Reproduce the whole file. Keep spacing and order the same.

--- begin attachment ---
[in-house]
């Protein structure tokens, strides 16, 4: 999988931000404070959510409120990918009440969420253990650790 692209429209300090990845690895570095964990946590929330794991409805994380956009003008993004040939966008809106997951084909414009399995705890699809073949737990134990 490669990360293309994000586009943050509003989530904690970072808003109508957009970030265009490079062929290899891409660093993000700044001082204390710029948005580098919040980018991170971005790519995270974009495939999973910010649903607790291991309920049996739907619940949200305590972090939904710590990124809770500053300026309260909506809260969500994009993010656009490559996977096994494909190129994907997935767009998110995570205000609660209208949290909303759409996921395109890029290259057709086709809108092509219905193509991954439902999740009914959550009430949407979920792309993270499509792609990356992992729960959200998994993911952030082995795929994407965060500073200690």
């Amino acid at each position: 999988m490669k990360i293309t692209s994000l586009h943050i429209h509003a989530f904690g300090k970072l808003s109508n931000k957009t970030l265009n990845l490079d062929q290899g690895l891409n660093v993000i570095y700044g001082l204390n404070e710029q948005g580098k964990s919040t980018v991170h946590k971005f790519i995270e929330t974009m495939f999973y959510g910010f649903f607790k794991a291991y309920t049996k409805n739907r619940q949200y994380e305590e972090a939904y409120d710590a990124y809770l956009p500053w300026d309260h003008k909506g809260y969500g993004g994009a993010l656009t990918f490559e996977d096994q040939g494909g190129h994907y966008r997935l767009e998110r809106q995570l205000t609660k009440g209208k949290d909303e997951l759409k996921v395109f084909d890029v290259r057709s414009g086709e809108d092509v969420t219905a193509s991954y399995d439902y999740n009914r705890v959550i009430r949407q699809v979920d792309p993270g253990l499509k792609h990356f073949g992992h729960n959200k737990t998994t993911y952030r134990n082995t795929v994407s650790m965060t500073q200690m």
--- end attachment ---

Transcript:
[in-house]
């Protein structure tokens, strides 16, 4: 999988931000404070959510409120990918009440969420253990650790 692209429209300090990845690895570095964990946590929330794991409805994380956009003008993004040939966008809106997951084909414009399995705890699809073949737990134990 490669990360293309994000586009943050509003989530904690970072808003109508957009970030265009490079062929290899891409660093993000700044001082204390710029948005580098919040980018991170971005790519995270974009495939999973910010649903607790291991309920049996739907619940949200305590972090939904710590990124809770500053300026309260909506809260969500994009993010656009490559996977096994494909190129994907997935767009998110995570205000609660209208949290909303759409996921395109890029290259057709086709809108092509219905193509991954439902999740009914959550009430949407979920792309993270499509792609990356992992729960959200998994993911952030082995795929994407965060500073200690």
């Amino acid at each position: 999988m490669k990360i293309t692209s994000l586009h943050i429209h509003a989530f904690g300090k970072l808003s109508n931000k957009t970030l265009n990845l490079d062929q290899g690895l891409n660093v993000i570095y700044g001082l204390n404070e710029q948005g580098k964990s919040t980018v991170h946590k971005f790519i995270e929330t974009m495939f999973y959510g910010f649903f607790k794991a291991y309920t049996k409805n739907r619940q949200y994380e305590e972090a939904y409120d710590a990124y809770l956009p500053w300026d309260h003008k909506g809260y969500g993004g994009a993010l656009t990918f490559e996977d096994q040939g494909g190129h994907y966008r997935l767009e998110r809106q995570l205000t609660k009440g209208k949290d909303e997951l759409k996921v395109f084909d890029v290259r057709s414009g086709e809108d092509v969420t219905a193509s991954y399995d439902y999740n009914r705890v959550i009430r949407q699809v979920d792309p993270g253990l499509k792609h990356f073949g992992h729960n959200k737990t998994t993911y952030r134990n082995t795929v994407s650790m965060t500073q200690m």